The morphological and anatomical variability of the stems of an industrial hemp collection and the properties of its fibres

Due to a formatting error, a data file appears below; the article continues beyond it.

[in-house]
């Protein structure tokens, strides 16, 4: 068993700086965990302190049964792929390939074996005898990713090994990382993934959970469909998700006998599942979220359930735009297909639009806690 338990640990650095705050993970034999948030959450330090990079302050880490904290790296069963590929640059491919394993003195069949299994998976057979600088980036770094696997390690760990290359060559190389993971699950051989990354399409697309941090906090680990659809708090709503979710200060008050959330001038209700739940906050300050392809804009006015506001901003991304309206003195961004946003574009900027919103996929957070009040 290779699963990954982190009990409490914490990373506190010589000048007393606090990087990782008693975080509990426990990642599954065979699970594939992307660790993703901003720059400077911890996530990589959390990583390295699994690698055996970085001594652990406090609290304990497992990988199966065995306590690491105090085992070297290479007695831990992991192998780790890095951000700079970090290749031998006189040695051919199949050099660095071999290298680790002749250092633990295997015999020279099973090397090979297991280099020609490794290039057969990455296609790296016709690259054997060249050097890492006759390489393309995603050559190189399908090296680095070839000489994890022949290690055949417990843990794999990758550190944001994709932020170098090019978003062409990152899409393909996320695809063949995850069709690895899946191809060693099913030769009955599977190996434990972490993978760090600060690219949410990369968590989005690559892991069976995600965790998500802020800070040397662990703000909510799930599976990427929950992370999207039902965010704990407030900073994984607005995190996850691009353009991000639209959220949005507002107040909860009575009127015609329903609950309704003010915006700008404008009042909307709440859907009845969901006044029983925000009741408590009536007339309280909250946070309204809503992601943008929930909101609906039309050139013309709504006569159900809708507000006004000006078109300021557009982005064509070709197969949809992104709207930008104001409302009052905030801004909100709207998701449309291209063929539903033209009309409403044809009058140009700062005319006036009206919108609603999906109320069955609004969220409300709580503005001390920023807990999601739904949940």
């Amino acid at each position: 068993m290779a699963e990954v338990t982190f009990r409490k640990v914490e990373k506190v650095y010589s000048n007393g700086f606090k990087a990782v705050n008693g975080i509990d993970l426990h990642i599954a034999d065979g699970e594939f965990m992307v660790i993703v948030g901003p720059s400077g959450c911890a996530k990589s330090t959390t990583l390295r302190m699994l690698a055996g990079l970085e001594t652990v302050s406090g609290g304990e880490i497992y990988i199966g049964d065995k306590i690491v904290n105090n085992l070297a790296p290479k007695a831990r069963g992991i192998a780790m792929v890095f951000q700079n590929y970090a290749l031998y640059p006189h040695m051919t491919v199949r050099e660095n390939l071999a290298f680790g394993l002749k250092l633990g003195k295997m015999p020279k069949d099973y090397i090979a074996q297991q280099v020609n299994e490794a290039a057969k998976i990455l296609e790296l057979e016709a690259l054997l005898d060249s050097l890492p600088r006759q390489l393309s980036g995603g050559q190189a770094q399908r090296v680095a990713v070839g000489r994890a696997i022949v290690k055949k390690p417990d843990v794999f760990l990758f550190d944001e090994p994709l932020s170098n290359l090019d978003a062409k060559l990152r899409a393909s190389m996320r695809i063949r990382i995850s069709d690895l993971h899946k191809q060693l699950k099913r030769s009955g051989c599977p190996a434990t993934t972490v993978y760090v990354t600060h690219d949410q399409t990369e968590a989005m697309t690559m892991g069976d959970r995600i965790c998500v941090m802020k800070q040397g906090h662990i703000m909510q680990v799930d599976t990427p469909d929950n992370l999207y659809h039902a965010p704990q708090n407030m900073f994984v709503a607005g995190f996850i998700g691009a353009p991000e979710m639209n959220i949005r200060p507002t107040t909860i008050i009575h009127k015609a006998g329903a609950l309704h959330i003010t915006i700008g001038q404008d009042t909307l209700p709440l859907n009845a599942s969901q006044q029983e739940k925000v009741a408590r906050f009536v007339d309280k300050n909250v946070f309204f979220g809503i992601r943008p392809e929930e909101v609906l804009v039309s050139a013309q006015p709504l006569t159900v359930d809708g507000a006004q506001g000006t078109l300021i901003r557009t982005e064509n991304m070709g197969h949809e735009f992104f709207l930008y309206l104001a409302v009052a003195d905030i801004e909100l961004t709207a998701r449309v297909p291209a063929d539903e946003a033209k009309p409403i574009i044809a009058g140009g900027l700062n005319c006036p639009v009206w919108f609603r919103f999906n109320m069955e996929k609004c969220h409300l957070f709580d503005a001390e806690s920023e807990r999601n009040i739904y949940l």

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Industrial hemp (Cannabis sativa L.) is identified as a leading fibre crop and there is increasing interest in C. sativa fibre due to its new range of industrial applications. However, the complexity of hemp germplasm resulted in insufficient information on the effect of genotypes on fibre quality and quantity. In this study, 16 fibre and non-fibre type hemp genotypes were evaluated to compare the morpho-anatomical differences of stems and physico-mechanical fibre properties under three retting methods and to understand the effect of stem colour on the properties of hemp fibres. Morphological markers were scored and stem anatomy was examined using live and herbarium collections. Stems were retted using chemical, enzymatic, and microbiological methods. The resulting fibres were tested for tensile strength, moisture retention, colour, bast and hurd dry weights. Hemp genotypes showed morphological variations that affect fibre processing and a unique pattern of fibre wedges in cross-sections of the basal internode. Fibre yield, tensile strength, colour, and moisture retention significantly varied among the genotypes. The hemp collection used in this study formed three clusters in principal component analysis and traits such as internodal length, node number, hurd yield, and tensile strength highly contributed to the total variability. Additionally, non-fibre type hemp genotypes that showed important fibre properties were identified. The hemp genotypes that were selected based on our approaches can be tailored towards the specificities of the end-usage of choice. Our methods will enable the exploration of hemp genetic diversity pertaining to fibre properties and contribute to the preliminary identification of genotypes as a supplement to genetic analyses.



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